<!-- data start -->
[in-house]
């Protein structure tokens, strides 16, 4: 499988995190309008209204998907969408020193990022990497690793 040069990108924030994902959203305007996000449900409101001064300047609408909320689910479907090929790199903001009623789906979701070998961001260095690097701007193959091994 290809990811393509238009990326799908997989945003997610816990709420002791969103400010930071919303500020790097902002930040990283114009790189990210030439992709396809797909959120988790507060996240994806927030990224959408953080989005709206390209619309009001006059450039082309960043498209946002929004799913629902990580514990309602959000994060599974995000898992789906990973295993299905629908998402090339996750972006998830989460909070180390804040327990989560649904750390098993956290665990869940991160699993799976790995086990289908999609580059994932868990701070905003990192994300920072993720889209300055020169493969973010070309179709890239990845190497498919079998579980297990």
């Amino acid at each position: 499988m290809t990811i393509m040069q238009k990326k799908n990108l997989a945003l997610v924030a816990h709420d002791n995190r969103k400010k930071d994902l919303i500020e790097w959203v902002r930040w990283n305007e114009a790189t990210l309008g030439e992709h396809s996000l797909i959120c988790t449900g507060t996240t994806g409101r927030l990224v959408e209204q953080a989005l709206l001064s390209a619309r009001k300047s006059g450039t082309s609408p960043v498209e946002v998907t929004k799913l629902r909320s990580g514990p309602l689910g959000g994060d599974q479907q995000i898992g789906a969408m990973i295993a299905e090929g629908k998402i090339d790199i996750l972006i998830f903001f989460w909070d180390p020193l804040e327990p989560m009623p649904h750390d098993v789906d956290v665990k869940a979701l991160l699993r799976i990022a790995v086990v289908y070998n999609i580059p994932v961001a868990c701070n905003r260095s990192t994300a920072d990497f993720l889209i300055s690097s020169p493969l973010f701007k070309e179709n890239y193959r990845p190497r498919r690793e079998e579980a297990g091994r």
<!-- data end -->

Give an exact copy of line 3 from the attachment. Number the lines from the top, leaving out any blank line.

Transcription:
């Amino acid at each position: 499988m290809t990811i393509m040069q238009k990326k799908n990108l997989a945003l997610v924030a816990h709420d002791n995190r969103k400010k930071d994902l919303i500020e790097w959203v902002r930040w990283n305007e114009a790189t990210l309008g030439e992709h396809s996000l797909i959120c988790t449900g507060t996240t994806g409101r927030l990224v959408e209204q953080a989005l709206l001064s390209a619309r009001k300047s006059g450039t082309s609408p960043v498209e946002v998907t929004k799913l629902r909320s990580g514990p309602l689910g959000g994060d599974q479907q995000i898992g789906a969408m990973i295993a299905e090929g629908k998402i090339d790199i996750l972006i998830f903001f989460w909070d180390p020193l804040e327990p989560m009623p649904h750390d098993v789906d956290v665990k869940a979701l991160l699993r799976i990022a790995v086990v289908y070998n999609i580059p994932v961001a868990c701070n905003r260095s990192t994300a920072d990497f993720l889209i300055s690097s020169p493969l973010f701007k070309e179709n890239y193959r990845p190497r498919r690793e079998e579980a297990g091994r």